As the Lenten season kicks to full gear, devout individuals all over the world are getting ready for their yearly fasts. Regardless of your religion, or lack of, your wallet can definitely benefit from a fiscal fast. If you have been looking for ways to cut your spending, then below are completely doable ways to give your wallet that extra padded look.
1. Take a look at the way you currently spend.
Before you can make sensible cuts, you need to evaluate the way that you presently spend your money. Go back to basics by listing down your expenditures, and then classifying them between needs and wants.
Of course, your debt payments will go towards the “needs” category. For those items which you have a problem categorizing, ask yourself this age-old question: Is it something which you cannot live without? Will you stop existing simply because you cancelled your cable or your subscription to Netflix? The answer to that one shouldn’t be that difficult.
2. Get rid of redundancies.
When corporations want to cut their costs, they implement rationalization plans to get rid of inefficiencies. In fact, the reason for why companies reach the decision to make lay-offs and retrenchments is because they have found positions within their organization which perform redundant tasks. In your household, while the organization is so much smaller, you may still see redundancies which are literally costing you money.
Take for example your cable and Netflix subscriptions. If you maintain both, then it’s definitely time for you to give up either one. Both subscriptions have the same goal, and that is to serve you up with entertainment. Since it becomes very difficult for you to watch a movie on Netflix while viewing a paid television channel at the same time, you will definitely be underutilizing both.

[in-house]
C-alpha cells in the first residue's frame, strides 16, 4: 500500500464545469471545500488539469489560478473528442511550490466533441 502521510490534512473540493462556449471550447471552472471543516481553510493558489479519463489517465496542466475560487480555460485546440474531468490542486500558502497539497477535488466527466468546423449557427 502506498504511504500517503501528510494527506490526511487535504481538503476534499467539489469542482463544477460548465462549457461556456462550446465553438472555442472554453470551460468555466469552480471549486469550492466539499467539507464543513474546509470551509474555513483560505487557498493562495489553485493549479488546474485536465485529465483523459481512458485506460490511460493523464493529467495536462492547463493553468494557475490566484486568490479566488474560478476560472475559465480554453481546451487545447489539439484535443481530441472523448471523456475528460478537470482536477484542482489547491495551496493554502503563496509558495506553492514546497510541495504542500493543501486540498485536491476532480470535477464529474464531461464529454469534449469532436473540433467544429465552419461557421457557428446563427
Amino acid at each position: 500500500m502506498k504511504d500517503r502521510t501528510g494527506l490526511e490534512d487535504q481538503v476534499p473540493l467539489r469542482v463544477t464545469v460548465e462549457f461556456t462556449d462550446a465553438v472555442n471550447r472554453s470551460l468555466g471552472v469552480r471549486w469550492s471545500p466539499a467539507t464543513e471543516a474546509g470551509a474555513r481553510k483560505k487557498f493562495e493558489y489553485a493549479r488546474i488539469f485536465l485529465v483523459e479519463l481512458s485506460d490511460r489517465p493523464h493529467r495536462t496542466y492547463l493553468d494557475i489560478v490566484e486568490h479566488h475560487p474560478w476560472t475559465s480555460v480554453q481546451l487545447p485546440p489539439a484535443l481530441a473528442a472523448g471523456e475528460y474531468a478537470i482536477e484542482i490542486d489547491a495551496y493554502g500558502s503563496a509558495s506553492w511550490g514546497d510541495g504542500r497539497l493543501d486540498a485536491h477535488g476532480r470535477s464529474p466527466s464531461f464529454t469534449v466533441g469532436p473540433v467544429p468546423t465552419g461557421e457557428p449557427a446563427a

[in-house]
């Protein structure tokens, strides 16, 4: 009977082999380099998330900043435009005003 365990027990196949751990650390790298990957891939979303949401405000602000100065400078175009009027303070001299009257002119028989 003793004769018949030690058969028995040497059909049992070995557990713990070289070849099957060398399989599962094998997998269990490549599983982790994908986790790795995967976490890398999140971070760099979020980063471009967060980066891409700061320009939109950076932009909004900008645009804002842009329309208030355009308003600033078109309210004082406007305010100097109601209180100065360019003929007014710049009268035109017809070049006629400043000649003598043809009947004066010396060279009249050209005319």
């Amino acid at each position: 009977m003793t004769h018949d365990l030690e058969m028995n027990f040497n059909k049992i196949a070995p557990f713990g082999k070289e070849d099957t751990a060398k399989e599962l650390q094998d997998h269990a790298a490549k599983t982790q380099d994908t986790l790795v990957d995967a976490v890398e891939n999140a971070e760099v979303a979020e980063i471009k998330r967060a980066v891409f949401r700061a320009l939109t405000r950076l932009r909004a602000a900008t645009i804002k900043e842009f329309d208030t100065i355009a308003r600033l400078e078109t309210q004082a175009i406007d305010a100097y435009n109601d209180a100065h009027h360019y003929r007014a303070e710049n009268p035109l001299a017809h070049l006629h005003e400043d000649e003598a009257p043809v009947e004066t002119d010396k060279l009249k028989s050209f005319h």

So why not pick out which of the two you enjoy more and then cancel the other one? Other services that lead to redundancy include your landline and your cellular phone plan, or paying for data plan on your cellular phone when you have wi-fi connection.
3. Examine your essential expenditures.
Yes, food is important, and it is something which you cannot live without. However, just because that is the case does not mean you shouldn’t scrutinize how your money gets spent for food. You may classify food as essential but is it really necessary for you to eat in a sit-down restaurant twice a week? If you spend around $10 for every single time you eat out, and you do that twice a week, then that becomes a cool $80 in just one month.
Skip the restaurants, brown bag to work, and then take your savings with you during your next trip to the grocery. You’ll get a bigger bang for your buck that way.
Gasoline and transportation costs are also classified as necessary expenditures. However, with the price of gasoline and the increasing cost to commute, ask yourself if you really need to use your car or hail a cab for your next trip? If you’ve already parked somewhere in the downtown area and you need to purchase something from a store two blocks away, try walking instead.
If parking space is a problem in your area, then all the more that you should you consider walking than risk having to drive in circles and wasting gas in the process. You can always commute, too.
4. Pinch pennies and save for a rainy day.
As Nick Scali on twitter puts it, with money being very difficult to come by, every penny saved is really a penny earned. Try the tips above, and you can squeeze more life out of your savings account rather than living pay check to pay check.
Kent Farell, the writer, is a registered financial planner. His blogs center around financial management and investment. He also shares intelligent articles about investing, financial management and lease financing.